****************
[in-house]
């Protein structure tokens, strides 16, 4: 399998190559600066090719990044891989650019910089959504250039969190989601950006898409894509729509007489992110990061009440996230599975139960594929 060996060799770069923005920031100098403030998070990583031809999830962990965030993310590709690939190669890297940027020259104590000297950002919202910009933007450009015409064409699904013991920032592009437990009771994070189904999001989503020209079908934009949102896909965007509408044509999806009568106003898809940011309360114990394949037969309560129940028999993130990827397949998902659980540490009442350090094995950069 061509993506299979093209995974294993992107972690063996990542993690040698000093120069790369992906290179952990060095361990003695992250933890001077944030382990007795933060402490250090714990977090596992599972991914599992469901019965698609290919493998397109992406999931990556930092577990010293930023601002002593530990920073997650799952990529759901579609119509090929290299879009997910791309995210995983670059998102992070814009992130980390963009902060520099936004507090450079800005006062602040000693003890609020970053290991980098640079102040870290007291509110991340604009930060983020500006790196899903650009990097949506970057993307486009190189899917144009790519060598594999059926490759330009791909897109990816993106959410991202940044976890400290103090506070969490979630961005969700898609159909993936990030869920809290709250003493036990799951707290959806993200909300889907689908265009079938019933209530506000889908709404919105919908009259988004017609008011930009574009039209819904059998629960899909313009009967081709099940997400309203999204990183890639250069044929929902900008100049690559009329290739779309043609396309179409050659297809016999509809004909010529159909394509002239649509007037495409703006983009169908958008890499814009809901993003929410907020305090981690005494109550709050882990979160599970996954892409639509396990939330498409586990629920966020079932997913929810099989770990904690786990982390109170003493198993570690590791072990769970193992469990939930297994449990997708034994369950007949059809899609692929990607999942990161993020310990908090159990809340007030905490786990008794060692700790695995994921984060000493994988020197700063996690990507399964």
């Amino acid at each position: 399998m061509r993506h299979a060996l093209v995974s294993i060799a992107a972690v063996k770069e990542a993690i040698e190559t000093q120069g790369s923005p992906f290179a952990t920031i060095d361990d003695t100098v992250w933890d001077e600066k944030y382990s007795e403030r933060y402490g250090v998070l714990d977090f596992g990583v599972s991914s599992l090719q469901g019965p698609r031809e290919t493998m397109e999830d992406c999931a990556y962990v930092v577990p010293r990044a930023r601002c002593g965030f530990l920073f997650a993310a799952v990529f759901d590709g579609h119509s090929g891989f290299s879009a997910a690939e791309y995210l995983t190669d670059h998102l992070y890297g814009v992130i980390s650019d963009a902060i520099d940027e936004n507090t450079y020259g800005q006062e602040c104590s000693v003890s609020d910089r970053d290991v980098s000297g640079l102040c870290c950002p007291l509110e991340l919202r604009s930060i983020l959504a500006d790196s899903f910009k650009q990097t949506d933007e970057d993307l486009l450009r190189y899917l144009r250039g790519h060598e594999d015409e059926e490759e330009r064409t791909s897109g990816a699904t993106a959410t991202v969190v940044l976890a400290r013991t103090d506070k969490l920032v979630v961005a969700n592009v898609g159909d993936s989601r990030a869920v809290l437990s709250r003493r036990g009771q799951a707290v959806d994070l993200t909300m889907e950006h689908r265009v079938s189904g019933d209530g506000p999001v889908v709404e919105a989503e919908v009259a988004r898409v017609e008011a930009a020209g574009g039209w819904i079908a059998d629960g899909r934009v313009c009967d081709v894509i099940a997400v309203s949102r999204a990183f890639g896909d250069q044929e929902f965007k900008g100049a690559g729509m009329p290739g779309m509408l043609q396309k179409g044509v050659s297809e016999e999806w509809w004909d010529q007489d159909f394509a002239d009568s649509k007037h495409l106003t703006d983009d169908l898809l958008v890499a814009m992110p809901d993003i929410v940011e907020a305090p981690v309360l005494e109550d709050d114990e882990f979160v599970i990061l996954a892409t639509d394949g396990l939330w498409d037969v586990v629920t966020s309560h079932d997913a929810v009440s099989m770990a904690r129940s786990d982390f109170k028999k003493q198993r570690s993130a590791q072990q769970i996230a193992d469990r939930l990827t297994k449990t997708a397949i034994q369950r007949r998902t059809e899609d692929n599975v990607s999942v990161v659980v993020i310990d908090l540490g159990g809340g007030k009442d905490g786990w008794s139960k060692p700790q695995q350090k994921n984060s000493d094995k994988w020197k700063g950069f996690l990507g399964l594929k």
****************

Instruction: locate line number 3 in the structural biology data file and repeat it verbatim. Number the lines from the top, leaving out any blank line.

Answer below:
């Amino acid at each position: 399998m061509r993506h299979a060996l093209v995974s294993i060799a992107a972690v063996k770069e990542a993690i040698e190559t000093q120069g790369s923005p992906f290179a952990t920031i060095d361990d003695t100098v992250w933890d001077e600066k944030y382990s007795e403030r933060y402490g250090v998070l714990d977090f596992g990583v599972s991914s599992l090719q469901g019965p698609r031809e290919t493998m397109e999830d992406c999931a990556y962990v930092v577990p010293r990044a930023r601002c002593g965030f530990l920073f997650a993310a799952v990529f759901d590709g579609h119509s090929g891989f290299s879009a997910a690939e791309y995210l995983t190669d670059h998102l992070y890297g814009v992130i980390s650019d963009a902060i520099d940027e936004n507090t450079y020259g800005q006062e602040c104590s000693v003890s609020d910089r970053d290991v980098s000297g640079l102040c870290c950002p007291l509110e991340l919202r604009s930060i983020l959504a500006d790196s899903f910009k650009q990097t949506d933007e970057d993307l486009l450009r190189y899917l144009r250039g790519h060598e594999d015409e059926e490759e330009r064409t791909s897109g990816a699904t993106a959410t991202v969190v940044l976890a400290r013991t103090d506070k969490l920032v979630v961005a969700n592009v898609g159909d993936s989601r990030a869920v809290l437990s709250r003493r036990g009771q799951a707290v959806d994070l993200t909300m889907e950006h689908r265009v079938s189904g019933d209530g506000p999001v889908v709404e919105a989503e919908v009259a988004r898409v017609e008011a930009a020209g574009g039209w819904i079908a059998d629960g899909r934009v313009c009967d081709v894509i099940a997400v309203s949102r999204a990183f890639g896909d250069q044929e929902f965007k900008g100049a690559g729509m009329p290739g779309m509408l043609q396309k179409g044509v050659s297809e016999e999806w509809w004909d010529q007489d159909f394509a002239d009568s649509k007037h495409l106003t703006d983009d169908l898809l958008v890499a814009m992110p809901d993003i929410v940011e907020a305090p981690v309360l005494e109550d709050d114990e882990f979160v599970i990061l996954a892409t639509d394949g396990l939330w498409d037969v586990v629920t966020s309560h079932d997913a929810v009440s099989m770990a904690r129940s786990d982390f109170k028999k003493q198993r570690s993130a590791q072990q769970i996230a193992d469990r939930l990827t297994k449990t997708a397949i034994q369950r007949r998902t059809e899609d692929n599975v990607s999942v990161v659980v993020i310990d908090l540490g159990g809340g007030k009442d905490g786990w008794s139960k060692p700790q695995q350090k994921n984060s000493d094995k994988w020197k700063g950069f996690l990507g399964l594929k």